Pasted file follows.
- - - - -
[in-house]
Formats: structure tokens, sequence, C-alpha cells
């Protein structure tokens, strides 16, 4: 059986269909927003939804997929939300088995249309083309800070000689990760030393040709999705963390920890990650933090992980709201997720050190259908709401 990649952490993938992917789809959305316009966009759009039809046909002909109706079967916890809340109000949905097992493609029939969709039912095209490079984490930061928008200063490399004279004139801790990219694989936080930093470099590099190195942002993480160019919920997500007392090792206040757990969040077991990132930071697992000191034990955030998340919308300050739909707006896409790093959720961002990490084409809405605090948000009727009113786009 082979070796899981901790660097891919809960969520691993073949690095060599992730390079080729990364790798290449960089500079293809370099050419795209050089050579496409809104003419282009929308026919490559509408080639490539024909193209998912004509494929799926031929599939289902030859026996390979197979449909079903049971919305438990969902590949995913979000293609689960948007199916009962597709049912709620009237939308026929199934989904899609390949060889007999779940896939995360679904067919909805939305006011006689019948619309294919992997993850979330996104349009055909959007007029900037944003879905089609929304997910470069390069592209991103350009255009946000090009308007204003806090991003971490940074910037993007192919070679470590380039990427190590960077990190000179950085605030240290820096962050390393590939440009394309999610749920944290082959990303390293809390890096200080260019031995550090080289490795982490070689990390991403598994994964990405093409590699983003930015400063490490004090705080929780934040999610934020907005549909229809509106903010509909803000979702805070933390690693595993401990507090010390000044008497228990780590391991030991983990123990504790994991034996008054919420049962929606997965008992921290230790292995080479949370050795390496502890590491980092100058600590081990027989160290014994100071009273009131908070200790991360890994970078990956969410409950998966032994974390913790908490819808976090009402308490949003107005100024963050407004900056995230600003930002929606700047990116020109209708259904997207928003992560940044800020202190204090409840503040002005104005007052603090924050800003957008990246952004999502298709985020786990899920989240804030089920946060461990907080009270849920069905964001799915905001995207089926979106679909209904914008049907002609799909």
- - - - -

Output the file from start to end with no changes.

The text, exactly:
[in-house]
Formats: structure tokens, sequence, C-alpha cells
């Protein structure tokens, strides 16, 4: 059986269909927003939804997929939300088995249309083309800070000689990760030393040709999705963390920890990650933090992980709201997720050190259908709401 990649952490993938992917789809959305316009966009759009039809046909002909109706079967916890809340109000949905097992493609029939969709039912095209490079984490930061928008200063490399004279004139801790990219694989936080930093470099590099190195942002993480160019919920997500007392090792206040757990969040077991990132930071697992000191034990955030998340919308300050739909707006896409790093959720961002990490084409809405605090948000009727009113786009 082979070796899981901790660097891919809960969520691993073949690095060599992730390079080729990364790798290449960089500079293809370099050419795209050089050579496409809104003419282009929308026919490559509408080639490539024909193209998912004509494929799926031929599939289902030859026996390979197979449909079903049971919305438990969902590949995913979000293609689960948007199916009962597709049912709620009237939308026929199934989904899609390949060889007999779940896939995360679904067919909805939305006011006689019948619309294919992997993850979330996104349009055909959007007029900037944003879905089609929304997910470069390069592209991103350009255009946000090009308007204003806090991003971490940074910037993007192919070679470590380039990427190590960077990190000179950085605030240290820096962050390393590939440009394309999610749920944290082959990303390293809390890096200080260019031995550090080289490795982490070689990390991403598994994964990405093409590699983003930015400063490490004090705080929780934040999610934020907005549909229809509106903010509909803000979702805070933390690693595993401990507090010390000044008497228990780590391991030991983990123990504790994991034996008054919420049962929606997965008992921290230790292995080479949370050795390496502890590491980092100058600590081990027989160290014994100071009273009131908070200790991360890994970078990956969410409950998966032994974390913790908490819808976090009402308490949003107005100024963050407004900056995230600003930002929606700047990116020109209708259904997207928003992560940044800020202190204090409840503040002005104005007052603090924050800003957008990246952004999502298709985020786990899920989240804030089920946060461990907080009270849920069905964001799915905001995207089926979106679909209904914008049907002609799909």